First, David Gilreath was slammed to the ground after making a reception by Will Allen.
The hit was completely unnecessary and Allen went straight to the sideline, it was Will Allen who slammed David Gilreath to the ground after making a reception—likely to get far away from Tomlin.
Tomlin had none of it as he immediately was yelling at Allen.
Allen would eventually make his way over to Tomlin to get scolded for making such a bad decision.
Later, Cameron Heyward got mixed up with Willie Colon and Colon whacked Heyward in the facemask.
It was once of the hardest punches to a helmet that I have ever seen.
Never one to back down—and one who is often getting into fights—Heyward ripped off Colon’s helmets before teammates and coaches broke the two apart.
It was by far the most heated battle of camp.
During team stretches Chris Hoke used to do the “hokey pokey.” Essex may have taken over the pre-stretch dance as his teammates began clapping and he performed some, how can I describe it, “interesting” dance moves.
Emmanuel Sanders and Brett Keisel did not practice. LaMarr Woodley returned to practice.
In addition to Roethlisberger, Troy Polamalu also ended practice early.
Shaun Suisham made all five of his field-goal attempts. Danny Hrapmann missed one, but did make a 53-yard field goal.
Juamorris Stewart and Toney Clemons each had a drop in receiver drills. It is pretty inexcusable to drop passes during drills.
Jerricho Cotchery had his worst practice of this camp with a couple of drops during position and team drills.
Antonio Brown continues to shine and should lead the team in receptions this year with or without Mike Wallace.
Cortez Allen continues to have a strong camp. He was targeted three times while defending Cotchery and allowed only one short reception.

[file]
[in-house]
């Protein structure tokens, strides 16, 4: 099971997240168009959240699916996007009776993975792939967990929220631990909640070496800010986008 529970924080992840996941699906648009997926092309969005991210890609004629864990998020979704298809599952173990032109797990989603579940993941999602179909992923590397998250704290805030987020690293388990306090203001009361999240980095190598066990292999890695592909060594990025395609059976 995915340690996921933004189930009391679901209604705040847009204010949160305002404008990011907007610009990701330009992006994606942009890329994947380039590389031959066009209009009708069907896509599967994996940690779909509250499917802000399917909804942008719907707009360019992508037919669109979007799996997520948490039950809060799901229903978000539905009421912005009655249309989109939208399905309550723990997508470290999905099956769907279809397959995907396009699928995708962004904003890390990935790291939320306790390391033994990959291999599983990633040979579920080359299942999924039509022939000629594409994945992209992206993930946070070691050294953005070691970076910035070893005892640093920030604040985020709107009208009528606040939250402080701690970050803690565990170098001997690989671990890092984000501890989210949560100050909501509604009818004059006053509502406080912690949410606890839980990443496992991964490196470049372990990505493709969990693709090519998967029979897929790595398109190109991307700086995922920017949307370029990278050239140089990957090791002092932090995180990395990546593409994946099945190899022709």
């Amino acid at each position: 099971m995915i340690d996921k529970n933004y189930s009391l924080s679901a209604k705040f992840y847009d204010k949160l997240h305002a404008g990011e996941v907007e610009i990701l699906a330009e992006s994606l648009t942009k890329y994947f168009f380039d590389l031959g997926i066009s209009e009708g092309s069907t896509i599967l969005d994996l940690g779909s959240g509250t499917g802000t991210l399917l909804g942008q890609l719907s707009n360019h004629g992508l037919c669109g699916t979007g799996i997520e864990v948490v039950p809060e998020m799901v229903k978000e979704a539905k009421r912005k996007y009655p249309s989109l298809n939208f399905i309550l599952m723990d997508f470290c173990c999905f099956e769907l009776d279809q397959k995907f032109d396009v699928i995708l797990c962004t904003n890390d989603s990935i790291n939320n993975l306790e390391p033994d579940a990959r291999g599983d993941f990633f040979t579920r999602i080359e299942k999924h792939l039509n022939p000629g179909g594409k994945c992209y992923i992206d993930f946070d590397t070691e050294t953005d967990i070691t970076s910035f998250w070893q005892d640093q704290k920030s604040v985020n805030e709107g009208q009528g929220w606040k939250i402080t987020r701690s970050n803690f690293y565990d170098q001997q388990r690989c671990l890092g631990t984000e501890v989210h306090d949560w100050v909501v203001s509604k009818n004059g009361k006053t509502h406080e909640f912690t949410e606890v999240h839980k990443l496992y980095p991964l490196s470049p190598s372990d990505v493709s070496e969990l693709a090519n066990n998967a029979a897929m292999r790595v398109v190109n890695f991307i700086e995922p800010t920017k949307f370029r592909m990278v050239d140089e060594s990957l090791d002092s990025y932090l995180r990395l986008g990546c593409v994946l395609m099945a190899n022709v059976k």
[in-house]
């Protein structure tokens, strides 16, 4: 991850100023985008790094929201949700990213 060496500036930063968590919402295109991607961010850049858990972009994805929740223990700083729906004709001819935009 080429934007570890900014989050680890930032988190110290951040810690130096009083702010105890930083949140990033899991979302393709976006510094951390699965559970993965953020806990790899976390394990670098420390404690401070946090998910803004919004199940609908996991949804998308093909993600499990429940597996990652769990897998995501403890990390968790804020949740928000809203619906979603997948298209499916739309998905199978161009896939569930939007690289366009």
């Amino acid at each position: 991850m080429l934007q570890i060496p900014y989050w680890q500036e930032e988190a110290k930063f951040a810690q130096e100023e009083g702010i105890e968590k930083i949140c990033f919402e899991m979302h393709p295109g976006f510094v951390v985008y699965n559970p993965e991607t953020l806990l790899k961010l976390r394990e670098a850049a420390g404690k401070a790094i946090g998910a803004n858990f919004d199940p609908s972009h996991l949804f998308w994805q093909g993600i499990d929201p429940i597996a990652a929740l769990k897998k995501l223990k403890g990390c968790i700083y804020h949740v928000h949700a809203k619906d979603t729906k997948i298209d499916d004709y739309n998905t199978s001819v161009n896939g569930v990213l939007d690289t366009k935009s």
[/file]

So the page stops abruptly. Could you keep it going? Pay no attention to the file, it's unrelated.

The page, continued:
Chris Carter made a nice stop in the backfield on a running play. Although, it looked like he wasn’t blocked.
During one-on-one drills between offensive and defensive linemen, Maurkice Pouncey handled Steve McLendon very well.
With that said, McLendon is better now than Casey Hampton was last season. He looks as though he can be a very good nose tackle.
Alameda Ta'amu is hard to move, but is not very explosive yet.
Corbin Bryant had a good practice. He generated some pressure and moves well for a defensive end. I'd be surprised if he does not make the team if he keeps up this level of play.
David DeCastro looked comfortable in pass protection.
Will Johnson continues to get a lot of playing time and touches. As each practice goes by, his chances are getting better to beat out David Johnson.
Baron Batch had a couple of nice carries and Chris Rainey looked good with a few nice runs as the offense continued to establish the ground game.
Rainey contributed in the blocking department. He chip blocked a couple of defenders.
Of the backup receivers, I put Derrick Williams in the lead with David Gilreath right behind him. Williams is not an ideal option but has been the best of the backups, and Gilreath has been getting open as well.
Isaac Redman appeared to have a slight limp toward the end of practice.